N⁶-formylation of lysine : a pathological secondary modification of proteins
Pathological secondary modification of proteins
Massachusetts Institute of Technology. Department of Biological Engineering.
Peter C. Dedon.
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There is increasing recognition that aberrant protein modifications play an important role in the pathophysiology of inflammation and oxidative stress in cells. We recently discovered that N⁶-formylation of lysine is an abundant endogenous modification of histone and chromatin proteins. The high abundance of N⁶-formyllysine in histone proteins and its chemical similarity to the biologically important N⁶- acetyllysine has raised questions about its mechanisms of formation and biological consequences. Using novel ultrasensitive and specific liquid chromatography-coupled tandem mass spectrometry methods (LC-MS/MS) to quantify N⁶-formyllysine lesions in proteins, we aimed to investigate the sources as well as the fate of this abundant endogenous protein modification. We present evidence that endogenous formaldehyde is a major source of N⁶-formyllysine and that this adduct is widespread among proteins in all cellular compartments. We observed in vitro as well as in vivo that formaldehyde exposure leads to a dose-dependent increase in N⁶-formyllysine protein adducts, with the use of isotopically-labeled formaldehyde to dissect endogenous from exogenous formaldehyde as sources of the adduct. Further, other isotope labeling studies revealed that lysine demethylation in histone proteins is not a source of N⁶-formyllysine. With regard to N⁶-formyllysine persistence in cells, our investigation of histone deacetylases revealed that despite chemical similarity of N⁶-formyllysine to N⁶-acetyllysine, the former is refractory to removal by histone deacetylases, which suggests that they will persist throughout the life of individual histone proteins. If not repaired, lysine formylation could accumulate to significant levels. The resemblance of N⁶-formyllysine to N⁶-acetyllysine, together with recent studies that mapped its location on many conserved lysine acetylation and methylation sites along histone proteins, support the idea that this abundant protein modification could interfere with normal regulation of gene expression, potentially leading to an epigenetic mechanism of disruption of cell function.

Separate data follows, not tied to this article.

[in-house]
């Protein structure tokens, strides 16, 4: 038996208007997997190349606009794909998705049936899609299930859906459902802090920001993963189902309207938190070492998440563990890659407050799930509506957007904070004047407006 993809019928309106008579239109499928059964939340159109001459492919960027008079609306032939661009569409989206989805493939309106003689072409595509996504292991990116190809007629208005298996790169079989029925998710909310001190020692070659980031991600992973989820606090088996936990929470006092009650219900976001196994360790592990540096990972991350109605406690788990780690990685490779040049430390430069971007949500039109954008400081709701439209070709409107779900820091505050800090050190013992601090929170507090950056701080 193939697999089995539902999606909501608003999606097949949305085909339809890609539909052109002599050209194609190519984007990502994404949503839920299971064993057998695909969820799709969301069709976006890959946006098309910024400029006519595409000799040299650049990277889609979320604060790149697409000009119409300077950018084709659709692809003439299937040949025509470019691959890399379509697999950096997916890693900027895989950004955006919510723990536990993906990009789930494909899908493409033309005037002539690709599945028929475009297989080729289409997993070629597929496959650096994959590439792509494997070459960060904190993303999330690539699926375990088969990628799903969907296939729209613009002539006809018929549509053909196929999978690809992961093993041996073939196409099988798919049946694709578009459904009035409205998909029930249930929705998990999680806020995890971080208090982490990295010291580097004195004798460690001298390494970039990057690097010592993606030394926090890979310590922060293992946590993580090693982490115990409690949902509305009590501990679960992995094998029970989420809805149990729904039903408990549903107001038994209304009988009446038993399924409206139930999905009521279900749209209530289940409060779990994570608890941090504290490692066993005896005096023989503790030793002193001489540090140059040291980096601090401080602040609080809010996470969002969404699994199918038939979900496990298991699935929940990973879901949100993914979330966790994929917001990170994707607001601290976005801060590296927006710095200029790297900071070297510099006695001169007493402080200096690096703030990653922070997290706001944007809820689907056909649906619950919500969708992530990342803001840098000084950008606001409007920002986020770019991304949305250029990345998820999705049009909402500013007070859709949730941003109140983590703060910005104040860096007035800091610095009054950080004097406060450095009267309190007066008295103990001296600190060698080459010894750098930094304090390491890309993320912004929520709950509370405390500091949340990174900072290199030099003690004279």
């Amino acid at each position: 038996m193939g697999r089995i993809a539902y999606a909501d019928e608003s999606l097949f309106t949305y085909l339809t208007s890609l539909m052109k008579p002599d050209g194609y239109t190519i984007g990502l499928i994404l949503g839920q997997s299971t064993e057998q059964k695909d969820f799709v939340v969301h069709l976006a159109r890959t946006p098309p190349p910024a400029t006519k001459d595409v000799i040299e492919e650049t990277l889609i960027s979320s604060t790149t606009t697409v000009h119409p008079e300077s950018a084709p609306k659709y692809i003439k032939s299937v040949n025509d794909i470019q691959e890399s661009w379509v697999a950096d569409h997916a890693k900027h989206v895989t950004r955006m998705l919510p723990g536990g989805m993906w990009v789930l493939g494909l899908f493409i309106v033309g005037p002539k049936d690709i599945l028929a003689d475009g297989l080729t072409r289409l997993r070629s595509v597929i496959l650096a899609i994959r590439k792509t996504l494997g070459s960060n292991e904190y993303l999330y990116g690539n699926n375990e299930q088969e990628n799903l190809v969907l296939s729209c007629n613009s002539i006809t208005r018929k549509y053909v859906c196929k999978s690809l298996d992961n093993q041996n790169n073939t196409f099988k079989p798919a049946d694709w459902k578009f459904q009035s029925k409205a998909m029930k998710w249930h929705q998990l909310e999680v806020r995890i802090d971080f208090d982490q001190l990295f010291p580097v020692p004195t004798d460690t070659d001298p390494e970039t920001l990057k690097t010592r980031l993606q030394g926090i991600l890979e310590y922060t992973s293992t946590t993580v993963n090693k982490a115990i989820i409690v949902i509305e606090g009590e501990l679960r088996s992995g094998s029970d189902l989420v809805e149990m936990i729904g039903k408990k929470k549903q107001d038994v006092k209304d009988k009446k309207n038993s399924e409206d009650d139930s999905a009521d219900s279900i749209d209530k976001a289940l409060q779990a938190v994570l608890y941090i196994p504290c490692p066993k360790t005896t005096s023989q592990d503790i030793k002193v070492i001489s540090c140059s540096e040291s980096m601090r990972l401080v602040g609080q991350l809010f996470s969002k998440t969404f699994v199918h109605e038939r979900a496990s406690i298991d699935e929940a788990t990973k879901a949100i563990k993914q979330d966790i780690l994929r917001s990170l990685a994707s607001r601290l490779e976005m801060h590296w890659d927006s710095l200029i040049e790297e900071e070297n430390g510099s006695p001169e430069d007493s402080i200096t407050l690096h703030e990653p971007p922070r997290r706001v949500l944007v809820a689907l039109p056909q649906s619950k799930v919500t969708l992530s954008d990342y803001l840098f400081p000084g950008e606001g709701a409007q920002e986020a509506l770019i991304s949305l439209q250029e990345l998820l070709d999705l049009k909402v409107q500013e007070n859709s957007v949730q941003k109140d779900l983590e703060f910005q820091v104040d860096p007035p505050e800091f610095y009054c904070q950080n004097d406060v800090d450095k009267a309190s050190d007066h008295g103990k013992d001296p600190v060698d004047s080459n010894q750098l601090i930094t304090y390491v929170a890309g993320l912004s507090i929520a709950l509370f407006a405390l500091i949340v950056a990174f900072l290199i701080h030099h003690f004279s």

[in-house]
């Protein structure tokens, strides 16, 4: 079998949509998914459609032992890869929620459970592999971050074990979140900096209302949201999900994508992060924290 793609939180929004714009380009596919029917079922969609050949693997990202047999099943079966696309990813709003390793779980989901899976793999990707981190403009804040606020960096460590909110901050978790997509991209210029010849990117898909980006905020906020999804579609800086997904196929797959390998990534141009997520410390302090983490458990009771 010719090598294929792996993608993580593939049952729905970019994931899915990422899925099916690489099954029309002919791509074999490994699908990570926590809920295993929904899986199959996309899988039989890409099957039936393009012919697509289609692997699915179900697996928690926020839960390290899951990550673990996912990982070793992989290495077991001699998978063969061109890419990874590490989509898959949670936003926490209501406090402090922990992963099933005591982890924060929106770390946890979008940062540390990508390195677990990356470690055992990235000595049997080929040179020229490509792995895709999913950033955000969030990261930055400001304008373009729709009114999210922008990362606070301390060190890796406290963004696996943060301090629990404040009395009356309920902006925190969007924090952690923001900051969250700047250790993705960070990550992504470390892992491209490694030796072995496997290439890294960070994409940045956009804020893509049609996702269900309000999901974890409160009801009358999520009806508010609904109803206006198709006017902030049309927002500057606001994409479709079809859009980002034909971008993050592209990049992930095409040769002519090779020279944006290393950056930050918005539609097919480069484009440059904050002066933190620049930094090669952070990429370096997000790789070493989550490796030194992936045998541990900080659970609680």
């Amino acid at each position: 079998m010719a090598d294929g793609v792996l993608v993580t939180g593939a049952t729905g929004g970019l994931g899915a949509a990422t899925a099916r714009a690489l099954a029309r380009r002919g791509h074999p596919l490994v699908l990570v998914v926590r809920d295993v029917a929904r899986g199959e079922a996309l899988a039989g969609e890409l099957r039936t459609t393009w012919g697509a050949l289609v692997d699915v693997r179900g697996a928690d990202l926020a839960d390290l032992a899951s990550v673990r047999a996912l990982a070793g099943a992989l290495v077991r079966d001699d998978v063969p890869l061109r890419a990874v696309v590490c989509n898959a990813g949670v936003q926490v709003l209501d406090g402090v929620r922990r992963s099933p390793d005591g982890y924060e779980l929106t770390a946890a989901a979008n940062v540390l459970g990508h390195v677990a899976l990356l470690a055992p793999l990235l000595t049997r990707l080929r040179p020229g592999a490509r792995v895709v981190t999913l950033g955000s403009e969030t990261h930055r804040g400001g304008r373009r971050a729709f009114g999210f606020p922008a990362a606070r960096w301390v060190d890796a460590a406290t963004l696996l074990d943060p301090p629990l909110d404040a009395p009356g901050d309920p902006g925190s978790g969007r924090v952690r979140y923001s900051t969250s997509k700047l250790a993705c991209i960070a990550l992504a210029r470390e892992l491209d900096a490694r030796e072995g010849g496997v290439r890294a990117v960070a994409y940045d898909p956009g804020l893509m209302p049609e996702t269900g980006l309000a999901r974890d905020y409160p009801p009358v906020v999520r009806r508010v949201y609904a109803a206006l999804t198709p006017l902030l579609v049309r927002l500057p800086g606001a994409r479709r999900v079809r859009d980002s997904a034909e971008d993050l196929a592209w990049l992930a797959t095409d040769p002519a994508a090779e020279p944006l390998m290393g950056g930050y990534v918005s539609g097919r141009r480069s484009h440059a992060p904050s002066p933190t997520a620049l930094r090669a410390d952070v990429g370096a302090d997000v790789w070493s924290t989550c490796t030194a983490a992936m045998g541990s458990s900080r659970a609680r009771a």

Thesis (Ph. D.)--Massachusetts Institute of Technology, Dept. of Biological Engineering, February 2013Cataloged from PDF version of thesis.Includes bibliographical references.
DepartmentMassachusetts Institute of Technology. Department of Biological Engineering.; Massachusetts Institute of Technology. Department of Biological Engineering
Massachusetts Institute of Technology